When the ring came in the mail, Robert tucked the box under the sun visor in his car and went to pick her up.

"I thought it was the most beautiful thing I'd ever seen," he says of the ring.

His plan was to stop the car on the way to or from the high school football game they were going to, under the guise of having a flat or some mechanical problem and using that opportunity to propose. But when Barbara got in the car and slid across the bench seat to sit close to him, she spied that box.

"I don't know why I looked underneath the sun visor," she says. "Well, I knew what it was, and I started screaming and hollering. It was the biggest diamond I had ever seen."

For Robert, this created a potential problem.

"She had three brothers and her daddy was about 6 feet tall," Robert says. "Everybody came running outside. They didn't know what was wrong with her, and I didn't know what was going to happen."

Without waiting for a proposal, Barbara ran inside the house to show off the ring she had found to her family.

She was to graduate in May and, according to Robert, she sent out wedding invitations and graduation announcements at the same time.

They exchanged their vows on June 1, 1961, in Holy Rosary Catholic Church in Stuttgart and honeymooned in Pensacola, Fla.

Robert and Barbara raised two children -- Brent McCarley, who died almost four years ago, and Leslie Guffey, who lives in Conway. They have four grandchildren.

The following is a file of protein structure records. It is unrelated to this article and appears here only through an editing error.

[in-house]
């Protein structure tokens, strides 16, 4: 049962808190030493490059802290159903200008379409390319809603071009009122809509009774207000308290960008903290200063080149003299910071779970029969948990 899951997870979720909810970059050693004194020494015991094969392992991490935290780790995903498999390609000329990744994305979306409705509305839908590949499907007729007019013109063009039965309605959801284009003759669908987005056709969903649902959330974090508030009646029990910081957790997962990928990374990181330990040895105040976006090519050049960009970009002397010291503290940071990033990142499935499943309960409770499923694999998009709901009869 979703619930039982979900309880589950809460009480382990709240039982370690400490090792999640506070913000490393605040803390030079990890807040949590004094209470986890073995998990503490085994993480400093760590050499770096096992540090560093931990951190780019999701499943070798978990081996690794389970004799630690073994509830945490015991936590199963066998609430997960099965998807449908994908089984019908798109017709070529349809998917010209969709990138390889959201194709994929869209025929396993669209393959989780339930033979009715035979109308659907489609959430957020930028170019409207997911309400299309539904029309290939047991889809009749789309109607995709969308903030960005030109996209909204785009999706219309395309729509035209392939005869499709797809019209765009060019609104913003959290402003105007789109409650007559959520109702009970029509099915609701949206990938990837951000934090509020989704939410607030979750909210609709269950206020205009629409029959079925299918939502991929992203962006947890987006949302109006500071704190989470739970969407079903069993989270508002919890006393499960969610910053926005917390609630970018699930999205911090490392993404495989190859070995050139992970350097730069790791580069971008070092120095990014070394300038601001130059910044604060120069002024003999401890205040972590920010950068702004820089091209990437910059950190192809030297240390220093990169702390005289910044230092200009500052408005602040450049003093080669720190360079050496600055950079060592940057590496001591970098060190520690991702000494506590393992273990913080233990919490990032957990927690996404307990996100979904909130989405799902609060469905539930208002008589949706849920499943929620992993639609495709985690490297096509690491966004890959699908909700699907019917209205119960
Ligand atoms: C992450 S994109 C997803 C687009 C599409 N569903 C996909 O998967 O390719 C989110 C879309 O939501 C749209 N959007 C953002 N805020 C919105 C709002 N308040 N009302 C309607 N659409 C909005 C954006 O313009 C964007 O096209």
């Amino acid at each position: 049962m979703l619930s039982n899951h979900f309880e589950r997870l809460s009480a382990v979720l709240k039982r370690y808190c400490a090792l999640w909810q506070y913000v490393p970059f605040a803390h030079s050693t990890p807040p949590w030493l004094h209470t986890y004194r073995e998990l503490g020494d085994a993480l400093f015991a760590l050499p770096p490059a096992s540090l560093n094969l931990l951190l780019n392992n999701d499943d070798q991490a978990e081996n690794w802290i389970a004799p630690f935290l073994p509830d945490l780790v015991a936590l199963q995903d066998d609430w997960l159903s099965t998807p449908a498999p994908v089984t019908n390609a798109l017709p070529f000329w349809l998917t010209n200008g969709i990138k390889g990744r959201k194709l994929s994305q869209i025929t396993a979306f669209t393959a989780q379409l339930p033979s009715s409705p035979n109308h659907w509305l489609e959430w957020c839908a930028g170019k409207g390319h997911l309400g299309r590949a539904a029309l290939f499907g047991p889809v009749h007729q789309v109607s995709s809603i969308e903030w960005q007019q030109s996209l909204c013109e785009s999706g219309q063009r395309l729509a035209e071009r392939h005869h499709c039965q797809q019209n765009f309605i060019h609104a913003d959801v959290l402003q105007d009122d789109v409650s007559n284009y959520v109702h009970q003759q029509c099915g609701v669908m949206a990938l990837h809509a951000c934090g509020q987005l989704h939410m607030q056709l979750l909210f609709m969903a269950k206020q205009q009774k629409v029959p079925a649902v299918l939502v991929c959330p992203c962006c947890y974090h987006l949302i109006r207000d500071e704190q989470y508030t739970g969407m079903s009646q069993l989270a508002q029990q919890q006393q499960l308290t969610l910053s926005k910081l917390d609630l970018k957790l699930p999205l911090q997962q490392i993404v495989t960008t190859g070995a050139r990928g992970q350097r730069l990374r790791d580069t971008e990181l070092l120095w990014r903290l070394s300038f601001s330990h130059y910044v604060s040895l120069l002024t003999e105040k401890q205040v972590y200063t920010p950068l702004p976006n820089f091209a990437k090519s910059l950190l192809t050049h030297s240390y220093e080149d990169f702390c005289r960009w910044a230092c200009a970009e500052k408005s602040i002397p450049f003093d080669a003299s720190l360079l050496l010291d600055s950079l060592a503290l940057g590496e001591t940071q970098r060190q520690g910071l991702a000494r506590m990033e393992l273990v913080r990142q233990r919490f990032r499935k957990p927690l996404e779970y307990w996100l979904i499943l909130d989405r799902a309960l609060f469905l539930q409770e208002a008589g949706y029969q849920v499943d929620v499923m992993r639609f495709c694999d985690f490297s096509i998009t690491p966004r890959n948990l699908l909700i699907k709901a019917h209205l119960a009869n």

Robert took over his father's electrical business, and when he was ready to retire he sold it to his son. Robert and Barbara moved to Arizona, where he worked in the parks department for five years, before moving back to Stuttgart.

"I would do it again. I don't know what I would change -- probably nothing," he says. "We've had a great life. We've had good times and bad times, but we've had a lot of fun over the years."

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The first time I saw my future spouse:

He says: “She was a little freckle-faced girl.”

She says: “He was happy-go-lucky and just full of fun.”

On our wedding day:

He says: “We stopped in Pine Bluff after the wedding to eat lunch and whatever we ate had hot dogs in it. She’s Catholic and she wasn’t supposed to eat meat on Fridays so afterward she went, ‘Oh, I wasn’t supposed to eat meat!’”

She says: “I was scared — petrified. I’m not one who enjoys the spotlight.”

My advice for a long happy marriage:

He says: “We pretty much grew up together, so we pretty much think alike, but you have to be able to compromise and work things out.”

She says: “Keep the fun in it.”

Barbara and Robert McCarley will celebrate their 60th anniversary this summer. They were 17 and 19 when they married. “We were so young. Everybody said it’s not ever gonna work,” Barbara says. “We’ve had our ups and downs like everybody else, but we’re still here.”
(Special to the Democrat-Gazette)
Barbara and Robert McCarley will celebrate their 60th anniversary this summer. They were 17 and 19 when they married. “We were so young. Everybody said it’s not ever gonna work,” Barbara says. “We’ve had our ups and downs like everybody else, but we’re still here.” (Special to the Democrat-Gazette)